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LI schools host back-to-school events

Seventh-graders at Locust Valley Middle School served as

Seventh-graders at Locust Valley Middle School served as tour guides for incoming sixth-graders during the school's orientation program before the first day of school. Credit: Locust Valley School District

The new school year began before the first bell even rang for many schools across Long Island.

Local students participated in everything from team-building activities to orientation sessions to back-to-school socials to help ready themselves for the classroom before the first day of school.

In Locust Valley, the middle school hosted an orientation for incoming sixth-graders in which they toured the grounds, accompanied by seventh-graders, practiced opening their lockers, and received Chromebooks they will keep for the duration of the school year. Meanwhile, a parent orientation included information about the Parent Portal, where they can view their child's grades and schedule.

"Orientation is designed to make them feel comfortable, to ease the transition, and to answer the questions they have," Locust Valley Middle School Principal H. Thomas Hogan said of students. "Teachers will offer the same support throughout the year, ensuring that students succeed not only academically, but emotionally as well."

In Levittown, Division Avenue High held a scavenger hunt for incoming freshmen to familiarize themselves with the school's grounds and an activity fair where they learned about extracurricular clubs. Senior peer leaders served as mentors for the younger students.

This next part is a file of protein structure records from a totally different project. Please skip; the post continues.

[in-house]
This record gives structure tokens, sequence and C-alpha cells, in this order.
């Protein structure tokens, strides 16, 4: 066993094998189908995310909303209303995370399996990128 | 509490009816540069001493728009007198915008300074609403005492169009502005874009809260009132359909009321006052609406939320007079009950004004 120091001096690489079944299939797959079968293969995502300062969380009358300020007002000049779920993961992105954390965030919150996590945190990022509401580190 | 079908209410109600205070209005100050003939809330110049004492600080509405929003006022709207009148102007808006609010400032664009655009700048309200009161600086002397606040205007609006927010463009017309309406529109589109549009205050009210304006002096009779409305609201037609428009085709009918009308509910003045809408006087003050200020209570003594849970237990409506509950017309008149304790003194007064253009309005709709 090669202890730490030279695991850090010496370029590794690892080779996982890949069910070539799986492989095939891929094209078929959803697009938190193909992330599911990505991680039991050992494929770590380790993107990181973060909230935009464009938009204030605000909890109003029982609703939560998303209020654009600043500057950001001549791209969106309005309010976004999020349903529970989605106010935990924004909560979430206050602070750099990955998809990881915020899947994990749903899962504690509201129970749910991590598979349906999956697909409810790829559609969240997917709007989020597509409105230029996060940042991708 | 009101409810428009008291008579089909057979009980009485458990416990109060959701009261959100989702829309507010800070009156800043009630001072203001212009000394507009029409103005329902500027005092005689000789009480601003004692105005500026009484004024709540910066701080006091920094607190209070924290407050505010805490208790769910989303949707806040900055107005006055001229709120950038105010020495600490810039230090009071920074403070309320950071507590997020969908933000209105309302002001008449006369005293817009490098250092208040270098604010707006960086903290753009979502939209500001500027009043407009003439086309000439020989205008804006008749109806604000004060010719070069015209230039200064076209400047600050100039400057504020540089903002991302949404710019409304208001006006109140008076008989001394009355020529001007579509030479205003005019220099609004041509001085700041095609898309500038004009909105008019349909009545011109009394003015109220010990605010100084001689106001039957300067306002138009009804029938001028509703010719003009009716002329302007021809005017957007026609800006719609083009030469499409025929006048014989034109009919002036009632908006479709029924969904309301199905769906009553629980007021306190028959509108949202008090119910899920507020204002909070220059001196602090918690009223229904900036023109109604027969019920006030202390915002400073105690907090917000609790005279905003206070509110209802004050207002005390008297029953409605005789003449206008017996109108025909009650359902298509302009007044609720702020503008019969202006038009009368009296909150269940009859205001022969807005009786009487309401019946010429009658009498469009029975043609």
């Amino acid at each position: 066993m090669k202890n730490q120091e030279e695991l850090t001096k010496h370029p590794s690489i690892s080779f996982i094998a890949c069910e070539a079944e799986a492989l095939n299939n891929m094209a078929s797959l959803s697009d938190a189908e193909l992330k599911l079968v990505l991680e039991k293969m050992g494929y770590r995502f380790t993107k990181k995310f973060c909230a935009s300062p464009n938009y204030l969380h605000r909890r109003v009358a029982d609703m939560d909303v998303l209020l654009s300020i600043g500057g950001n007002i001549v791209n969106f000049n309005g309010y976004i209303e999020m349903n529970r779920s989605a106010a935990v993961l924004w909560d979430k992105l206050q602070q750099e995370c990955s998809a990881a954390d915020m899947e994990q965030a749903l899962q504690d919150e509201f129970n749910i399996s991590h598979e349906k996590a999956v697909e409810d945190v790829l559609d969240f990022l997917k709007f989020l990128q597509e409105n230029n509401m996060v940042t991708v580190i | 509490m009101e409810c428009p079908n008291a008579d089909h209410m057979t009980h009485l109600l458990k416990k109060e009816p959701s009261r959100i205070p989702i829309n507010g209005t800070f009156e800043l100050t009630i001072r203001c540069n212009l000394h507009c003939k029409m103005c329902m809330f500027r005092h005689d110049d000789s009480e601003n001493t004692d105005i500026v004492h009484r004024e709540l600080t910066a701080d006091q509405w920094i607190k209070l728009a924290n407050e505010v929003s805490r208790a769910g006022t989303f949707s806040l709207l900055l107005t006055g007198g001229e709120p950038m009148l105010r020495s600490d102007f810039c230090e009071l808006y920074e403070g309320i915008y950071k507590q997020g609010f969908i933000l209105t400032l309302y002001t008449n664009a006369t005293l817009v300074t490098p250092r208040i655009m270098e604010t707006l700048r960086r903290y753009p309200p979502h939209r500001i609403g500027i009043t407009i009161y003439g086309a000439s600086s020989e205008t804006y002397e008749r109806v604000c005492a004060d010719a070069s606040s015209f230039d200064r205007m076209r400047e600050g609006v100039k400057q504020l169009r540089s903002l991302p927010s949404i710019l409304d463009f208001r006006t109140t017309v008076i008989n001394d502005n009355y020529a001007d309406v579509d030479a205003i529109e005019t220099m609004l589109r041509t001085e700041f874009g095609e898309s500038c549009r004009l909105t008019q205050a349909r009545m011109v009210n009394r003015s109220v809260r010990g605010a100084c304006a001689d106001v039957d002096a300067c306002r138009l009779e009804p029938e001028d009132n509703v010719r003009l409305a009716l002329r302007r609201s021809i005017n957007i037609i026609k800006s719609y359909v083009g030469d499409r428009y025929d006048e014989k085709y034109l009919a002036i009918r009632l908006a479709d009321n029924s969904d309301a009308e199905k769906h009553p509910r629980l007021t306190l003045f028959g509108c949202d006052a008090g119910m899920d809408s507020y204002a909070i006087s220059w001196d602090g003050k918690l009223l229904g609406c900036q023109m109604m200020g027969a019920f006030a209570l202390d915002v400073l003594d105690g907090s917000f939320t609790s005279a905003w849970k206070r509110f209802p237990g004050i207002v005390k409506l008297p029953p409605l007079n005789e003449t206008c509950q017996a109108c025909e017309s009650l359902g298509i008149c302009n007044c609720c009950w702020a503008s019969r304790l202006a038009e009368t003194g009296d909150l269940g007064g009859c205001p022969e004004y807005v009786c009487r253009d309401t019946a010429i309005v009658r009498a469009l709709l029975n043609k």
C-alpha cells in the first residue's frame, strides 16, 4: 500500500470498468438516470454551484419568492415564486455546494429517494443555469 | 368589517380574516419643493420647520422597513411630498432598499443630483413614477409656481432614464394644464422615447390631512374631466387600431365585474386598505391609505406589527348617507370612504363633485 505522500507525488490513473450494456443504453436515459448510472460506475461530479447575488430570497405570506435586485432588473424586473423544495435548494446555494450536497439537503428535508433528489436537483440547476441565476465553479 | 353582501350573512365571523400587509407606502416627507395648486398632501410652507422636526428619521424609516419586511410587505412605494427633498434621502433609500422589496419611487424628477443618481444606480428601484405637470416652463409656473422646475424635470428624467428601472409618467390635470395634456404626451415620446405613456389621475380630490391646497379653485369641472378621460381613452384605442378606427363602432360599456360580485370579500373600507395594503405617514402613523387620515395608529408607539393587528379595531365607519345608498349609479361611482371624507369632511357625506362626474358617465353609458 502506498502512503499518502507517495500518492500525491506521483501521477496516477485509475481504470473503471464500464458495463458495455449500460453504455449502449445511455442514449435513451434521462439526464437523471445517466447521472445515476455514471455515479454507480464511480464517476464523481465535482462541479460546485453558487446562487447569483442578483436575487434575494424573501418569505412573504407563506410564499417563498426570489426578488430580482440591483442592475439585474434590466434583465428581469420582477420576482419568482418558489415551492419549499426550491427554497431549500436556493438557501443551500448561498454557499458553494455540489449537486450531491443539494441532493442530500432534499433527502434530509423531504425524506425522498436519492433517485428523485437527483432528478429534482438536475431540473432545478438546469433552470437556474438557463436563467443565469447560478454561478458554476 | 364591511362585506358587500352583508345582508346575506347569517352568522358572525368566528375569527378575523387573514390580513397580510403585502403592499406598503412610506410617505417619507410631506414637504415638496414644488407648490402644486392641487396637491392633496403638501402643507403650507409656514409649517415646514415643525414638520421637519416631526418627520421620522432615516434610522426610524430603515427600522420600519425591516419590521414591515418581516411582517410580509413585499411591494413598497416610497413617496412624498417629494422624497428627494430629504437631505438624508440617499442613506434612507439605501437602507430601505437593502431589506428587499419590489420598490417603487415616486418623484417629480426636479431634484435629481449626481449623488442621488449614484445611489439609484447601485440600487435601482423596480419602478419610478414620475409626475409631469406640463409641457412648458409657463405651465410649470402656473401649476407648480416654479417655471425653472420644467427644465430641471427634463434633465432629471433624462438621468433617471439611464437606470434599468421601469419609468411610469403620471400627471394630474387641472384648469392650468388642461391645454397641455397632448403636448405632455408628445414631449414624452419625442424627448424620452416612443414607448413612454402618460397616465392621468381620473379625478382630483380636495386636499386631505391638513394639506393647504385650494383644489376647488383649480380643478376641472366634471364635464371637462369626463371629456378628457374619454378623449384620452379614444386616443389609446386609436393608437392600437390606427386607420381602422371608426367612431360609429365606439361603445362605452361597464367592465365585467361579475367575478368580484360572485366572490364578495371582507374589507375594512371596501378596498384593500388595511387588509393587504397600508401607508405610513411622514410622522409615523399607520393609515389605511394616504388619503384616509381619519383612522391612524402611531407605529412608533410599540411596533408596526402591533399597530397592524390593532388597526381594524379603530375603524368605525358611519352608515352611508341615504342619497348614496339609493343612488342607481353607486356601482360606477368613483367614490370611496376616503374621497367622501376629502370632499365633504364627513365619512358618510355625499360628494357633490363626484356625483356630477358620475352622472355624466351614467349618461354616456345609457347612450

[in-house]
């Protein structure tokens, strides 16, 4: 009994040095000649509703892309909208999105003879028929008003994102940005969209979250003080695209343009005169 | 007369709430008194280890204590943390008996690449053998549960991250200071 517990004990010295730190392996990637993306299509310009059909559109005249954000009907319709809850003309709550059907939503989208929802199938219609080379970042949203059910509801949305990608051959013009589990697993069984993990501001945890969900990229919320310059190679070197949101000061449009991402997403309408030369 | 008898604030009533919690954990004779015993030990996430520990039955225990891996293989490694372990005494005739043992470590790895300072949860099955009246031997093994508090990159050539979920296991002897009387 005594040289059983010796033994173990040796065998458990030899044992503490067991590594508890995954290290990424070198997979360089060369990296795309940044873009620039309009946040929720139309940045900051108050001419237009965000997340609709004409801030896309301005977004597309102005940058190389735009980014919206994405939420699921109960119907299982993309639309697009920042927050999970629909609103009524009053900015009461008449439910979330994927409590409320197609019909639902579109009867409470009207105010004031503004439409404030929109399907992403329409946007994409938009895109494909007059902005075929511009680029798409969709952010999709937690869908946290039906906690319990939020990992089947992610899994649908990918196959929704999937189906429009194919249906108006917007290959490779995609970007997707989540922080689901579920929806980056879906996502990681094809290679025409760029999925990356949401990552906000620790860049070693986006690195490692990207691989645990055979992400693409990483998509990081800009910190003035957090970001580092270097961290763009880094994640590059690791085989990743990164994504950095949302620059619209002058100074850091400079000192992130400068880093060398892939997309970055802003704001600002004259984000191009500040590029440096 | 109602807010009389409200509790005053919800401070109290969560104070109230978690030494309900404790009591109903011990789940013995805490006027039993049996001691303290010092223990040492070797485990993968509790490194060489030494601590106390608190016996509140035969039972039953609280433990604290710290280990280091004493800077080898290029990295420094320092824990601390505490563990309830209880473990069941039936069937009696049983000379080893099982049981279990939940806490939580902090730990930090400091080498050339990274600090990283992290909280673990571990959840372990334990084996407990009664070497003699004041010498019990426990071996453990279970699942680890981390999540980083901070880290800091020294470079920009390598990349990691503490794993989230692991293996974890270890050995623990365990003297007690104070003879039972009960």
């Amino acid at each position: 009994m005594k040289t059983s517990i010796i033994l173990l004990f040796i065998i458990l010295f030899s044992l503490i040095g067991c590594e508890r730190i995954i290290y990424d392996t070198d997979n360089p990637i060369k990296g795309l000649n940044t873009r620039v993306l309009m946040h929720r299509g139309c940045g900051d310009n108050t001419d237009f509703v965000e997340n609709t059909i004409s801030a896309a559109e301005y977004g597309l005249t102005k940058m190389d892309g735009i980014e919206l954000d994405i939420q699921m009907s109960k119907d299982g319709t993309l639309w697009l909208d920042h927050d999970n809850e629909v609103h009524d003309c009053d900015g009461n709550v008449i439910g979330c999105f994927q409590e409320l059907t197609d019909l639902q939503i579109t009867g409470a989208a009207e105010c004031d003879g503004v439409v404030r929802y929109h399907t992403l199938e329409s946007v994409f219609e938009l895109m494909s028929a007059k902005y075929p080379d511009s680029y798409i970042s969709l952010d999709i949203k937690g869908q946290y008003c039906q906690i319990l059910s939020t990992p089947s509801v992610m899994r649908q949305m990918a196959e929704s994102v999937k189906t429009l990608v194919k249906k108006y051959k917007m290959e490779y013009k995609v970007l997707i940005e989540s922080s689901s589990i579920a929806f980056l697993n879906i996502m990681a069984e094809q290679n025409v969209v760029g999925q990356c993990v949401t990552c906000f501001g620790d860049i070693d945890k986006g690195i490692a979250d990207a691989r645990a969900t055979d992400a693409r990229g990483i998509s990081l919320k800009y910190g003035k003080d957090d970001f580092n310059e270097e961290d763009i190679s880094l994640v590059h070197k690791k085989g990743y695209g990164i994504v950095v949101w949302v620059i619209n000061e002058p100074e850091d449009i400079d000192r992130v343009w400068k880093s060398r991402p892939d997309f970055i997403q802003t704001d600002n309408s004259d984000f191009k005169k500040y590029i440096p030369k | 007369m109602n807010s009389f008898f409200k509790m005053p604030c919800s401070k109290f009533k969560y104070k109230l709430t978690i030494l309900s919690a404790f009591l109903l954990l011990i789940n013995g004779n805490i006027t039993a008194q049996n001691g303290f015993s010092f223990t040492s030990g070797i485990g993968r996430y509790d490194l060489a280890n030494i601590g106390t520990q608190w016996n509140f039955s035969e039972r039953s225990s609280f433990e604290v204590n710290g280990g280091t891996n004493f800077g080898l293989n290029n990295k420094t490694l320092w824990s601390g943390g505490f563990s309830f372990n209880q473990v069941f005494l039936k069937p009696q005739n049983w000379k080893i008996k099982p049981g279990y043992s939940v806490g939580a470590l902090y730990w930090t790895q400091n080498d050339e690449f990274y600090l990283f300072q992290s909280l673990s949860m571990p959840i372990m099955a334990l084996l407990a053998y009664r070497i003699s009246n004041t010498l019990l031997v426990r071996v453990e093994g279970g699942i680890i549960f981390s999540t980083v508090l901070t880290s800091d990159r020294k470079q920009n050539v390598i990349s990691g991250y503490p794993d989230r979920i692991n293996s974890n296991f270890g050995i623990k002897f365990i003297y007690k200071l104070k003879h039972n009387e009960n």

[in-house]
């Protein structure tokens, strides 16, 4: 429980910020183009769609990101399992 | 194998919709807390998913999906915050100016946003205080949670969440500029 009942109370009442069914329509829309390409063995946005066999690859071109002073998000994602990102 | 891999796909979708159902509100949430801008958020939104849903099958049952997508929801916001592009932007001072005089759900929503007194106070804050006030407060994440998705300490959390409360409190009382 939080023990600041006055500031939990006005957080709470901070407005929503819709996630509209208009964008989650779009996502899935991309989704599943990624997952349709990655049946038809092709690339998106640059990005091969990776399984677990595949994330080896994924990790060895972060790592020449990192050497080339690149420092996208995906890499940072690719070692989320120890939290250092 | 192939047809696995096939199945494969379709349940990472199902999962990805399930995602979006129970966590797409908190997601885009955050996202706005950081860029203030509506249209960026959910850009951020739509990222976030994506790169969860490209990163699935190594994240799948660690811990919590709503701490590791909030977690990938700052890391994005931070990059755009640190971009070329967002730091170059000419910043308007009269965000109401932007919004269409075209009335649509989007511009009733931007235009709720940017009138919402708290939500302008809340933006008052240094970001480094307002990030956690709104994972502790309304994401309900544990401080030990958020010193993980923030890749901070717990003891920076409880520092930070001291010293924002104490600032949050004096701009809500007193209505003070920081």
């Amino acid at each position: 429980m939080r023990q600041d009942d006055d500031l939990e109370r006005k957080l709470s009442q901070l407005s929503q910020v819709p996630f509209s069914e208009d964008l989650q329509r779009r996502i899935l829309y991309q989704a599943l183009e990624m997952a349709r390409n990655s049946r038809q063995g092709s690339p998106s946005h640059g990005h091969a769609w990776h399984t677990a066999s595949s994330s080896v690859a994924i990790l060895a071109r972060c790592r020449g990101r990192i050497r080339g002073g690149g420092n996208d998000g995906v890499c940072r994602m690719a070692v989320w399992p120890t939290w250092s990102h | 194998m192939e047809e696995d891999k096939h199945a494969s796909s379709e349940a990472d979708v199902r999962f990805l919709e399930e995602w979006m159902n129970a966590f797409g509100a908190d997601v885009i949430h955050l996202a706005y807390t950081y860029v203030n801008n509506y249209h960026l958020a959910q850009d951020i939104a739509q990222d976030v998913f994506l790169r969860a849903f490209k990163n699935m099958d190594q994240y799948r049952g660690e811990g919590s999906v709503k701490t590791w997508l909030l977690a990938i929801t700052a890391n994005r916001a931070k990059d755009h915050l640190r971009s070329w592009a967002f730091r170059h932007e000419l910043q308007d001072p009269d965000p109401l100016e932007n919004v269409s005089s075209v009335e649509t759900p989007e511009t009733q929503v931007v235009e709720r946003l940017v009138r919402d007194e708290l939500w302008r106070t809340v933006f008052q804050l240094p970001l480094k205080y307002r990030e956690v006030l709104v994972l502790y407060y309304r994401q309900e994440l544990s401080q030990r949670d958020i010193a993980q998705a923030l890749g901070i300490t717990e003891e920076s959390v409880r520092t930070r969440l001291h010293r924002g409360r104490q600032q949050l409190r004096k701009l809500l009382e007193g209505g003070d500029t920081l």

In Lynbrook, incoming kindergartners and their parents became acquainted with the transportation process by riding a school bus to an open house at the district's Kindergarten Center.

In Bethpage, an ice-cream social helped incoming sixth-graders break the ice with their new classmates at John F. Kennedy Middle.


Neil Testa and Unal Karakas are the new principals of Baldwin High at Brookside Elementary, respectively. Testa replaced Jim Nolan, who held the position on an interim basis, while Karakas replaced the retiring Jennifer Bumford.

Testa previously served five years as an assistant principal at Sanford H. Calhoun High in Merrick and has taught social studies at West Hempstead High. Karakas served four years as principal of P.S. 195X in the Bronx and taught grades five and six at P.S. 150Q in Queens.

"It is exciting to be part of a district that is advancing in ways that few, if any, have achieved," Testa said. "I look forward to taking part in all the amazing initiatives that are currently underway and to help lead new ones in the future."

Said Karakas: "I look forward to bringing my experience as an educator and school leader to the Baldwin community and to continue to raise the bar in education with innovative programs and a model curriculum as our district has done thus far." 


Kathleen Sottile has been named superintendent of the Floral Park-Bellerose district. She replaced Michael Dantona, who resigned to pursue other opportunities.

Sottile served the past two years as assistant superintendent for curriculum and instruction for the Sewanhaka Central High district. She also served 12 years as principal of Floral Park Memorial High and was an assistant principal at high schools in Pennsylvania.

"I have always found this community to be welcoming and child-centered, and I am looking forward to building on the strong educational foundation the district brings to each and every child in its care," Sottile said.


Christopher Colarossi has been named principal of Shaw Avenue Elementary in Valley Stream School District 30. He replaced Alejandro Rivera.

Colarossi previously was assistant principal of Shaw Avenue, as well as an elementary teacher and an assistant principal at P.S. 139 in Brooklyn, where he worked for 14 years.

"Shaw Avenue School has always been a special place and a significant landmark in this community and with a clear vision, open lines of communication, and a passion for doing what is best for students. I promise to continue that tradition for a long time to come," Colarossi said.

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